Florida Atlantic researchers find evidence behind “food coma” phenomena

Bigger meals cause the body to rest longer according to their study on fruit flies.

Photo+of+Activity+Recording+CAFE+courtesy+of+%22Postprandial+sleep+mechanics+in+Drosophilia%22+study.
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Florida Atlantic researchers find evidence behind “food coma” phenomena

Photo of Activity Recording CAFE courtesy of

Photo of Activity Recording CAFE courtesy of "Postprandial sleep mechanics in Drosophilia" study.

Photo of Activity Recording CAFE courtesy of "Postprandial sleep mechanics in Drosophilia" study.

Photo of Activity Recording CAFE courtesy of "Postprandial sleep mechanics in Drosophilia" study.

Ryan Lynch, Editor in Chief

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esearchers at Florida Atlantic have found evidence that the so-called “food coma” is a real condition, helping them to better understand why people often fall asleep after large meals, especially around the holidays.   

Partnering with The Scripps Research Institute in Jupiter, Florida and Bowling Green University in Ohio, those involved in the study used fruit flies to see if their activity increased or decreased after a meal.

The experiment utilized a motion-sensing camera to measure the movement of the flies before and after eating, finding that the amount of food that each fly ate had a direct effect on how much they slept. Flies that ate more also slept more before moving again, while those that ate less slept for a shorter period of time.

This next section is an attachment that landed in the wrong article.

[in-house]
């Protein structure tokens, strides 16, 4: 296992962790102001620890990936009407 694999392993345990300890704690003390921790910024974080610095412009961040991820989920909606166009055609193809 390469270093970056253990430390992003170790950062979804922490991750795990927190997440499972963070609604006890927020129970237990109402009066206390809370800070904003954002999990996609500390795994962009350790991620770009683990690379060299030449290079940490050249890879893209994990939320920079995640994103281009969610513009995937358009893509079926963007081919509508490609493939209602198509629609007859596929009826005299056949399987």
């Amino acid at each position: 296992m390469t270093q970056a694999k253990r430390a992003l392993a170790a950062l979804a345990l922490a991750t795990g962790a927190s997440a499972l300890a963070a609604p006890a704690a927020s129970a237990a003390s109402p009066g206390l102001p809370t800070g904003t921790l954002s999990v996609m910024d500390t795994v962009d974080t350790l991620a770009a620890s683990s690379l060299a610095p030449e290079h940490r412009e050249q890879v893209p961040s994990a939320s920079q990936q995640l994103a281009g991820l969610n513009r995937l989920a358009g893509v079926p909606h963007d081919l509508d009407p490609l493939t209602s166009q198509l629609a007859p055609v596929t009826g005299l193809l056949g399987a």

William Ja, an associate professor at the institute, said via email,  “… despite all of the anecdotal evidence, quantitative studies of postmeal sleep have been limited in mammals.  And definitely never done before in Drosophila (fruit flies).”

According to Ja, there have been several studies conducted with human subjects, but the results have varied. He believes that this may be caused by people sleeping abnormally when they’re being observed.

The group found that the fruit flies’ sleep following large meals is different from any other form of sleep than they had previously studied. This discovery could allow researchers to develop new ways to lessen symptoms of fatigue.

“If that’s true in humans too, that means there are potentially different targets [areas in the brain] for us to go after in the future with dietary or drug interventions to help with sleepiness or wakefulness,” Ja said.

The associate professor theorized that the food coma phenomenon may serve an “important, broad biological function,” saying, “Maybe it’s just good for digestion.  Or maybe running around with a stomach full of food is horribly damaging for your gut. Hopefully this is something we figure out in the next paper.”

Ryan Lynch is the editor in chief of the University Press. For information regarding this or other stories, email [email protected] or tweet him @RyanLynchwriter.